A Campaign to raise awareness about Stroke and how they affect the lives of the people who suffer from them.
To get people to take notice of an issue, to really drive the point home, we often need to grab their attention by putting out an extraordinary element in their ordinary, everyday lives. When something sticks out like a sore thumb, you tend to sit up and take notice!
In HealthCare atHOME’s pursuit to increase Stroke awareness, we achieved this by catching people’s attention while they were indulging in their favourite pastime – shopping.
Imagine a little girl strolling around the mall with her mother, pestering her to get a new video game; or a young couple holding hands and walking along, deciding where to stop for a bite. They suddenly come across what looks like a copper statue on a bench in the middle of the mall, “strange”, they think, “this wasn’t here when we came here last week”. This is what shoppers witnessed in malls in Delhi NCR and Bangalore on the 28th and 29th of October, the 29th being World Stroke Day.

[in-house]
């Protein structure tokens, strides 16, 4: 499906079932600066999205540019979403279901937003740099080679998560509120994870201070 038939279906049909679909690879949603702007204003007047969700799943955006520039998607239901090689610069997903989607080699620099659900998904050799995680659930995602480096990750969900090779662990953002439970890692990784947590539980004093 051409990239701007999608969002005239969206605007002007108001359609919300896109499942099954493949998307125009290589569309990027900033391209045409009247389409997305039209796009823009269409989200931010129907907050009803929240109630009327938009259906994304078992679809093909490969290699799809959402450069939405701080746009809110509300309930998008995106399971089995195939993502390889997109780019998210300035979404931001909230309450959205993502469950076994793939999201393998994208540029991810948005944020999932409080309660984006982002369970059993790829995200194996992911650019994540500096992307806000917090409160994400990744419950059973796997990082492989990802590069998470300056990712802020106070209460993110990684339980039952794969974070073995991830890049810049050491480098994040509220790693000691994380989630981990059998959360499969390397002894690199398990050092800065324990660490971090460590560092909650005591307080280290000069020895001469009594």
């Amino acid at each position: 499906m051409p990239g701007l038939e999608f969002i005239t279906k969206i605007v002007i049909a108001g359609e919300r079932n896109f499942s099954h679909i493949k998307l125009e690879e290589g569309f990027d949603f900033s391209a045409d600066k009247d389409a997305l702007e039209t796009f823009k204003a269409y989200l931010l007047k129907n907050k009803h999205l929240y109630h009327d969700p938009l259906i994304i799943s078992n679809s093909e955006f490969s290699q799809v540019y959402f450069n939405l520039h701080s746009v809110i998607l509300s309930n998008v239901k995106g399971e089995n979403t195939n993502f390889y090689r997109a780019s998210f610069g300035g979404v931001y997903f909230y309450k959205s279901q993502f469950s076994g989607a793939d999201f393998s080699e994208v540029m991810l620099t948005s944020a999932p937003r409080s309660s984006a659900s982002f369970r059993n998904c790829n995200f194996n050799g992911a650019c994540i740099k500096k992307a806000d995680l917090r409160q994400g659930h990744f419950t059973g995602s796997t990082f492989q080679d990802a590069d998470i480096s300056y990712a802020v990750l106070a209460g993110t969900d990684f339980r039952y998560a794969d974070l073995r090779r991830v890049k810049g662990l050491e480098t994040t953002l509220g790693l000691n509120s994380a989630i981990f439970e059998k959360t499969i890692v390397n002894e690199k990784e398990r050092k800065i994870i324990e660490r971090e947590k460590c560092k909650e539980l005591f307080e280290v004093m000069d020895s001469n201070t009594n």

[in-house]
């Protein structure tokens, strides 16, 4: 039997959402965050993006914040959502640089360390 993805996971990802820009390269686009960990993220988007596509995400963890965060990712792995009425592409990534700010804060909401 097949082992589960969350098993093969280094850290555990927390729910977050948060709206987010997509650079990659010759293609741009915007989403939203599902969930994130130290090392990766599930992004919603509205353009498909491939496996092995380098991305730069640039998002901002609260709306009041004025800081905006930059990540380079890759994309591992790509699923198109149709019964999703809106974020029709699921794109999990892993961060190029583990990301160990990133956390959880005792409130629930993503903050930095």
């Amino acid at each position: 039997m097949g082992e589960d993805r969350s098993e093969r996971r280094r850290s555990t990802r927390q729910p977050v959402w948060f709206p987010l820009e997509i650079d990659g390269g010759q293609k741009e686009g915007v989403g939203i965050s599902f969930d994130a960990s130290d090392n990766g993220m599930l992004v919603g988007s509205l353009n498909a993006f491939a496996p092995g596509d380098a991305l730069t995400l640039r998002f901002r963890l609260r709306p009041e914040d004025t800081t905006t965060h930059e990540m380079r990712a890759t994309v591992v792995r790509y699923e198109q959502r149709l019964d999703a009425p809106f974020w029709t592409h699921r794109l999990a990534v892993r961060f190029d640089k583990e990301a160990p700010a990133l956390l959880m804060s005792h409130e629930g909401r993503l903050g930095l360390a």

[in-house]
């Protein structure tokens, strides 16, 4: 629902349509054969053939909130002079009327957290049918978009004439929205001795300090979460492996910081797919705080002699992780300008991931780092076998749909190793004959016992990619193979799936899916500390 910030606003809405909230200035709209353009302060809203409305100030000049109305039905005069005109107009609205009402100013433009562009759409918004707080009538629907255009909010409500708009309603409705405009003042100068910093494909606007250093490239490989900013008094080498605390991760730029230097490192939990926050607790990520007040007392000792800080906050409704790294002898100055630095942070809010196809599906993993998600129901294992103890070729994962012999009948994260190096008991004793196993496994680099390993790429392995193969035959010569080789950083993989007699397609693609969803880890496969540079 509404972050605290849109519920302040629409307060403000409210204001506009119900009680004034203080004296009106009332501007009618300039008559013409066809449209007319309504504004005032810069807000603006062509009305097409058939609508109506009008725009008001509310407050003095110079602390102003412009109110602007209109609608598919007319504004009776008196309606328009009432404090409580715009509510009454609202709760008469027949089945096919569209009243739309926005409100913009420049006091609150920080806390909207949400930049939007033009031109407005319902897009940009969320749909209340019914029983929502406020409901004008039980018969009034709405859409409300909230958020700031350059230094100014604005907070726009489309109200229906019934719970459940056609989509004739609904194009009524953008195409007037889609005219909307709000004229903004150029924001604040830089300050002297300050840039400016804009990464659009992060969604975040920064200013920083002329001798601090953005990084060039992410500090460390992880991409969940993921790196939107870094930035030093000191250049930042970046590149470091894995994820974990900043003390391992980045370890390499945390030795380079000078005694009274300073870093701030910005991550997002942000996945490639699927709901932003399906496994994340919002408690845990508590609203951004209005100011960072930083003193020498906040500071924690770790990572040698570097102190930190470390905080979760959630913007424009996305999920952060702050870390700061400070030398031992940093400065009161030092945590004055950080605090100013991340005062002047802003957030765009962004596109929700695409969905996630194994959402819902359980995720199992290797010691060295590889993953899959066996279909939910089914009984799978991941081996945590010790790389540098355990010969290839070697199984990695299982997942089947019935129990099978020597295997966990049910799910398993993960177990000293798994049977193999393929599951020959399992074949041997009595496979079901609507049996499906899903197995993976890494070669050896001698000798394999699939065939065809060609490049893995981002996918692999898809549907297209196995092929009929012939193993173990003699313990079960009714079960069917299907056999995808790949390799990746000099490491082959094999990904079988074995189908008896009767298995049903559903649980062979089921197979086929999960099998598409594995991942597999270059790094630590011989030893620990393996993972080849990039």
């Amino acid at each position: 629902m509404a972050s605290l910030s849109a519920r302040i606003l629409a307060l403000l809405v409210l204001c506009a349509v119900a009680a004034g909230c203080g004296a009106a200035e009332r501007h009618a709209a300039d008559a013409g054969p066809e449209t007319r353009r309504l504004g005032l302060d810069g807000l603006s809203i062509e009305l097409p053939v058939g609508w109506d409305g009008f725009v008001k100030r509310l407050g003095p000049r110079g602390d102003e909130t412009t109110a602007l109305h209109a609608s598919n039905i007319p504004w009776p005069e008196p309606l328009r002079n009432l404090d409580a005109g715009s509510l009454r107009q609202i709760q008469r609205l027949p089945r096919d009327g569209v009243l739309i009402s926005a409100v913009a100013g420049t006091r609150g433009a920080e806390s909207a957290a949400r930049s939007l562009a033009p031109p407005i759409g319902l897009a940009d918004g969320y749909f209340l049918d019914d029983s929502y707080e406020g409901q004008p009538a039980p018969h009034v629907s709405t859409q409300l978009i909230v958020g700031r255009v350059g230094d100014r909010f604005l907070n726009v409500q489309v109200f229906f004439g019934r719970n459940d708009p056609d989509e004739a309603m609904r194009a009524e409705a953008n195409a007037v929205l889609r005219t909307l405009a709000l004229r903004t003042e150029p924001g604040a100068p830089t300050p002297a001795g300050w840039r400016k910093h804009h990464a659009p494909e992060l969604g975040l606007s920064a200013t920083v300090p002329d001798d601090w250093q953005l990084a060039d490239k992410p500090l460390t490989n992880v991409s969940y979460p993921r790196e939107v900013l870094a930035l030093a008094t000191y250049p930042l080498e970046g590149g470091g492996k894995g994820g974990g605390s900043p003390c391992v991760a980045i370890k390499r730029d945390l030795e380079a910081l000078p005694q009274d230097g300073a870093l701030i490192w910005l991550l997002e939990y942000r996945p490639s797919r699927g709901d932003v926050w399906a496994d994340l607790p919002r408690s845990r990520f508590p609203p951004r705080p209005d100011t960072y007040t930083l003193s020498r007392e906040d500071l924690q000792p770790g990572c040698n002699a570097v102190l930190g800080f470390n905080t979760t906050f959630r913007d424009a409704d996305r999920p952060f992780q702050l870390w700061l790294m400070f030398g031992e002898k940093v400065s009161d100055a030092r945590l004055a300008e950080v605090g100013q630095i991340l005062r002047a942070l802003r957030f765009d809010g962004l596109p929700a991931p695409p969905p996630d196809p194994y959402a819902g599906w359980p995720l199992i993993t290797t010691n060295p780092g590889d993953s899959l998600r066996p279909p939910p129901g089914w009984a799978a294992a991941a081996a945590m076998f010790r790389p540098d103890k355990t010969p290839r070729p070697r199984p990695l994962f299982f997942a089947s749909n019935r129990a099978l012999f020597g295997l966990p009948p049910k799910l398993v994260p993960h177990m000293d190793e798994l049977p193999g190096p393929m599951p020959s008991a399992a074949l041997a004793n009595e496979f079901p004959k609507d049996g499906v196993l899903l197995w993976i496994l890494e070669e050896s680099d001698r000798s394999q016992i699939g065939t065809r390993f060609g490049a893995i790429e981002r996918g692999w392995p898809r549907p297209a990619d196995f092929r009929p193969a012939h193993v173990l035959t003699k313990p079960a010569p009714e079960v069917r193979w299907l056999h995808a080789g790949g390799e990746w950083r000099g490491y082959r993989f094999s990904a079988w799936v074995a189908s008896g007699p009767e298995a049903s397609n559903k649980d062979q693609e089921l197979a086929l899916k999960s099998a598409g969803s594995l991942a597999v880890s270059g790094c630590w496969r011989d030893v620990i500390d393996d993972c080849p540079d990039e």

In India, over 5 lakh people suffer from stroke-related disabilities due to the lack of good quality rehabilitation services. HCAH also announced the launch of the Stroke Rehabilitation atHOME program, which aims to provide comprehensive patient-centric rehabilitation care in the comfort of patients’ homes.
9 out of 10 survivors have some degree of paralysis immediately following a stroke and survivors require a multidisciplinary team comprising physiotherapists, speech therapists, nurses and healthcare attendants along with the love, understanding and compassion of their family members. In India, there is very little awareness about Stroke and rehabilitation post that, in general.
Hence, HealthCare atHOME put the spotlight on it by depicting the effects it has on the people who suffer through it. The statue was used to depict the life of a Stroke survivor, many of whom are rendered motionless after going through it.
The reactions of the people witnessing the statues were varied. A few stopped to find out what this was all about, others took pictures and shared them with family and friends. Still, others engaged in conversation with our volunteers about Stroke and it effects and how one can help a survivor.
This was the goal that HealthCare at home had in mind from the start of this campaign, for people to take notice, ask questions, engage in conversation and broaden their knowledge on the subject. Once they realized that these were artists painted as statues and they were just staying motionless, their curiosity piqued even further. The “statues” then proceeded to hand out pamphlets with information on how with care under a well-coordinated, dedicated team, Stroke survivors can regain mobility and live a full and happy life.